HAVANA.— The case of Cuba stands out because it is open to foreign investment, but selects important sectors for the country and protects domestic jobs, Alicia Bárcena, Executive Secretary of the Economic Commission for Latin America and the Caribbean (ECLAC), said on April 28 in Havana.
The health of the economy in the Caribbean and Central America is something that the country should take into account, because it is in this area where its competitors in terms of attracting foreign capital are found, she told AIN, whilst participating in the 1st International Seminar on Opportunities and Challenges for the Development of Latin America and Cuba, which took place over two days at the Meliá Cohiba Hotel, in Havana.
Whilst in 2015 Latin America's Gross Domestic Product as a whole is not forecast to increase by more than 1%, in the Caribbean area this could grow by 1.9%, she announced.
This situation should be taken advantage of, in order that, rather than rivals, these nations become allies, she clarified, because nothing prevents them from establishing a chain of investment, in which each economy provides the best it has to offer, especially in regards to nautical tourism and maritime transport, which are sectors predisposed to development given the natural conditions of the region.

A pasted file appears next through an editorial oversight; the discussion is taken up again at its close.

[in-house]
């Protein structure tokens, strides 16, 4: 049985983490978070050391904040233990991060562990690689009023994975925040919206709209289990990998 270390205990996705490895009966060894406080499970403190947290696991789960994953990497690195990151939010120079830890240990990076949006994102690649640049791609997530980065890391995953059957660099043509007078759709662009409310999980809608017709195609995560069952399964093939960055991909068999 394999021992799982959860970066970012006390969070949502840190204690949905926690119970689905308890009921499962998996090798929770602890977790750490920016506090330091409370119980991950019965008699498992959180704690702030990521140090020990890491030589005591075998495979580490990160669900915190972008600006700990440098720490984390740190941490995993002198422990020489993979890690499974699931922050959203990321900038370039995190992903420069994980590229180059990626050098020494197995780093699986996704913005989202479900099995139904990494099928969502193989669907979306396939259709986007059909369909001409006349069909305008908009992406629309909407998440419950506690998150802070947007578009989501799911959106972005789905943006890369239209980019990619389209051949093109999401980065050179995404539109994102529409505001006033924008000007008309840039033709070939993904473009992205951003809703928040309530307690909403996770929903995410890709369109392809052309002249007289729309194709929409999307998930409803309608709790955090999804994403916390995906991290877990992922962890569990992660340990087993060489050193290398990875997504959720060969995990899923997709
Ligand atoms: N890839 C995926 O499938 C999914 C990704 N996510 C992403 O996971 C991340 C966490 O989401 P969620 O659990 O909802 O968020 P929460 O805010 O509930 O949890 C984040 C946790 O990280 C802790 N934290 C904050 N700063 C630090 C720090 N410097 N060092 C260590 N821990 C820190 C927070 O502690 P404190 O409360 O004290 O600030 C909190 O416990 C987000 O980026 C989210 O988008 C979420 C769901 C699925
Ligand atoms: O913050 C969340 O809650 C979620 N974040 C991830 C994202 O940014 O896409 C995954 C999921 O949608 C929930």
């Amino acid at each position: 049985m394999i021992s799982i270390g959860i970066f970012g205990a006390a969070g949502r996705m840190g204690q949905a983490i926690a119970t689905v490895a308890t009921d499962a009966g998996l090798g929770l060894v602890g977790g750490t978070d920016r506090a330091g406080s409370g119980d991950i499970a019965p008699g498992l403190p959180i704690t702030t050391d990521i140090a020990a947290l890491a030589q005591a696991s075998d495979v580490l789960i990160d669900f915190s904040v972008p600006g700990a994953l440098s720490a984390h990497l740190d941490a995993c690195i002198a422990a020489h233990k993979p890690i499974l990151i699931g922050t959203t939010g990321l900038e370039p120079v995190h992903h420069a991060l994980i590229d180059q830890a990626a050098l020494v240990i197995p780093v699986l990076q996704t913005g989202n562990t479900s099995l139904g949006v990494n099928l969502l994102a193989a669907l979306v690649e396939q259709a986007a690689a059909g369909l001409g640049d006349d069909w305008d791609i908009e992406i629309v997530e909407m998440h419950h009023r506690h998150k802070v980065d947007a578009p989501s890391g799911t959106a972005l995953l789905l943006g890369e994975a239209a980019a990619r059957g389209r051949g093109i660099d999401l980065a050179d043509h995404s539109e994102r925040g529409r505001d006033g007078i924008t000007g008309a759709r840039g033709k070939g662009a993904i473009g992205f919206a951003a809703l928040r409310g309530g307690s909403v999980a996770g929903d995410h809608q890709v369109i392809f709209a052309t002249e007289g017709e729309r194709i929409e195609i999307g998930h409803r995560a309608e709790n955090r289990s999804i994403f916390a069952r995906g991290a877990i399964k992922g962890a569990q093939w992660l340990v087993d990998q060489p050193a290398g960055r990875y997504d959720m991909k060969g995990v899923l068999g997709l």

I believe the Mariel Special Development Zone is an example of the use of competitive advantages in the foreign investment process, because distance makes the export of Latin American products to other continents more expensive, but the Cuban port could be used as a layover and shipping platform, she predicted.
Parallel to the injection of foreign capital, she considered it an appropriate strategy to continue promoting the export of health services and educational consultancy.
In the future, when the country's infrastructure problems are resolved, Cuba could also export products related to Information Technology and Communications, Bárcena stressed, as it has the personnel with the training and qualifications necessary to create them.